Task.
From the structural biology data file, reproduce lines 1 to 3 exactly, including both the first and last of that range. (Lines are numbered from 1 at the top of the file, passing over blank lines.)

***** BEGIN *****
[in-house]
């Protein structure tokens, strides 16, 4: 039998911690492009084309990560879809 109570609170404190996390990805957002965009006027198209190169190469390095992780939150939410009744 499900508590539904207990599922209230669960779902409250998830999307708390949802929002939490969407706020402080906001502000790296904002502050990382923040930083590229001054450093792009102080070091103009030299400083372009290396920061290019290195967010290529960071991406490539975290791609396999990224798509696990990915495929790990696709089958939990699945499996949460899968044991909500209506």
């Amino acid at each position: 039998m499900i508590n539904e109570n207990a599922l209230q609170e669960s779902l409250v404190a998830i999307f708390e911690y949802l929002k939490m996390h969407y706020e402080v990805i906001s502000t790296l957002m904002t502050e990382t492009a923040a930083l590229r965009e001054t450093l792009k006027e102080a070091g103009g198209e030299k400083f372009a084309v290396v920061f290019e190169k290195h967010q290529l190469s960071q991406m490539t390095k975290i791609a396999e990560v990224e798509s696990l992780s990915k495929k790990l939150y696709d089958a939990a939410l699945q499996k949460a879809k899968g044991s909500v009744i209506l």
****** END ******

[in-house]
């Protein structure tokens, strides 16, 4: 039998911690492009084309990560879809 109570609170404190996390990805957002965009006027198209190169190469390095992780939150939410009744 499900508590539904207990599922209230669960779902409250998830999307708390949802929002939490969407706020402080906001502000790296904002502050990382923040930083590229001054450093792009102080070091103009030299400083372009290396920061290019290195967010290529960071991406490539975290791609396999990224798509696990990915495929790990696709089958939990699945499996949460899968044991909500209506």
């Amino acid at each position: 039998m499900i508590n539904e109570n207990a599922l209230q609170e669960s779902l409250v404190a998830i999307f708390e911690y949802l929002k939490m996390h969407y706020e402080v990805i906001s502000t790296l957002m904002t502050e990382t492009a923040a930083l590229r965009e001054t450093l792009k006027e102080a070091g103009g198209e030299k400083f372009a084309v290396v920061f290019e190169k290195h967010q290529l190469s960071q991406m490539t390095k975290i791609a396999e990560v990224e798509s696990l992780s990915k495929k790990l939150y696709d089958a939990a939410l699945q499996k949460a879809k899968g044991s909500v009744i209506l």